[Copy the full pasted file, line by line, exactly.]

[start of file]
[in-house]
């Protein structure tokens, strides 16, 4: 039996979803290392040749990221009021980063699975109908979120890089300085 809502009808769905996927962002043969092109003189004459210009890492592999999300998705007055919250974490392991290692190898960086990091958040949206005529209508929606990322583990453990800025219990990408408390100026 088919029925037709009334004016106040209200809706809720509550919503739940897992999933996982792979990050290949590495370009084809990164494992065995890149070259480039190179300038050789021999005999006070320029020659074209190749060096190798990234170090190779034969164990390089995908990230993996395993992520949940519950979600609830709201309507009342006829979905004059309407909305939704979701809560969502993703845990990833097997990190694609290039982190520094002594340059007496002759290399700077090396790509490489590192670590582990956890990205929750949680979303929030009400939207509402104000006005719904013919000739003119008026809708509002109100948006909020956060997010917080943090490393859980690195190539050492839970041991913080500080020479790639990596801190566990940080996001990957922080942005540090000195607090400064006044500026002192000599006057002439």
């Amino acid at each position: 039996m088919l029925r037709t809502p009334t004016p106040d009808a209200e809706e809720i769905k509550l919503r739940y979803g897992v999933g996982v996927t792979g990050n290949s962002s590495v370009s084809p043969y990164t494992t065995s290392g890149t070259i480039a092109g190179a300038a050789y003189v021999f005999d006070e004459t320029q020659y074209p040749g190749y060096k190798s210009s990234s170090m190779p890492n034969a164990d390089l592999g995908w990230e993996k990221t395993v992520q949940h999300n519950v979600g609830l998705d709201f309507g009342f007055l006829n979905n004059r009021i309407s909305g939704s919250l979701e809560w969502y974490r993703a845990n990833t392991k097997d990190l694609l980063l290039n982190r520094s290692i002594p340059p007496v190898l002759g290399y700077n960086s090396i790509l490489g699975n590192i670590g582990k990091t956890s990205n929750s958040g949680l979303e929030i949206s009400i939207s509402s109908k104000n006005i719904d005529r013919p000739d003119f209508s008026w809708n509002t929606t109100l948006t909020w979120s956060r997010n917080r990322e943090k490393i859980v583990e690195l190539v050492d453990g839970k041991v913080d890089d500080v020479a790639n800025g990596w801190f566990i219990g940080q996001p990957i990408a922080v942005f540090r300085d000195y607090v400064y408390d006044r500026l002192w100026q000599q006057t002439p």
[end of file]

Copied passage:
[in-house]
């Protein structure tokens, strides 16, 4: 039996979803290392040749990221009021980063699975109908979120890089300085 809502009808769905996927962002043969092109003189004459210009890492592999999300998705007055919250974490392991290692190898960086990091958040949206005529209508929606990322583990453990800025219990990408408390100026 088919029925037709009334004016106040209200809706809720509550919503739940897992999933996982792979990050290949590495370009084809990164494992065995890149070259480039190179300038050789021999005999006070320029020659074209190749060096190798990234170090190779034969164990390089995908990230993996395993992520949940519950979600609830709201309507009342006829979905004059309407909305939704979701809560969502993703845990990833097997990190694609290039982190520094002594340059007496002759290399700077090396790509490489590192670590582990956890990205929750949680979303929030009400939207509402104000006005719904013919000739003119008026809708509002109100948006909020956060997010917080943090490393859980690195190539050492839970041991913080500080020479790639990596801190566990940080996001990957922080942005540090000195607090400064006044500026002192000599006057002439």
């Amino acid at each position: 039996m088919l029925r037709t809502p009334t004016p106040d009808a209200e809706e809720i769905k509550l919503r739940y979803g897992v999933g996982v996927t792979g990050n290949s962002s590495v370009s084809p043969y990164t494992t065995s290392g890149t070259i480039a092109g190179a300038a050789y003189v021999f005999d006070e004459t320029q020659y074209p040749g190749y060096k190798s210009s990234s170090m190779p890492n034969a164990d390089l592999g995908w990230e993996k990221t395993v992520q949940h999300n519950v979600g609830l998705d709201f309507g009342f007055l006829n979905n004059r009021i309407s909305g939704s919250l979701e809560w969502y974490r993703a845990n990833t392991k097997d990190l694609l980063l290039n982190r520094s290692i002594p340059p007496v190898l002759g290399y700077n960086s090396i790509l490489g699975n590192i670590g582990k990091t956890s990205n929750s958040g949680l979303e929030i949206s009400i939207s509402s109908k104000n006005i719904d005529r013919p000739d003119f209508s008026w809708n509002t929606t109100l948006t909020w979120s956060r997010n917080r990322e943090k490393i859980v583990e690195l190539v050492d453990g839970k041991v913080d890089d500080v020479a790639n800025g990596w801190f566990i219990g940080q996001p990957i990408a922080v942005f540090r300085d000195y607090v400064y408390d006044r500026l002192w100026q000599q006057t002439p």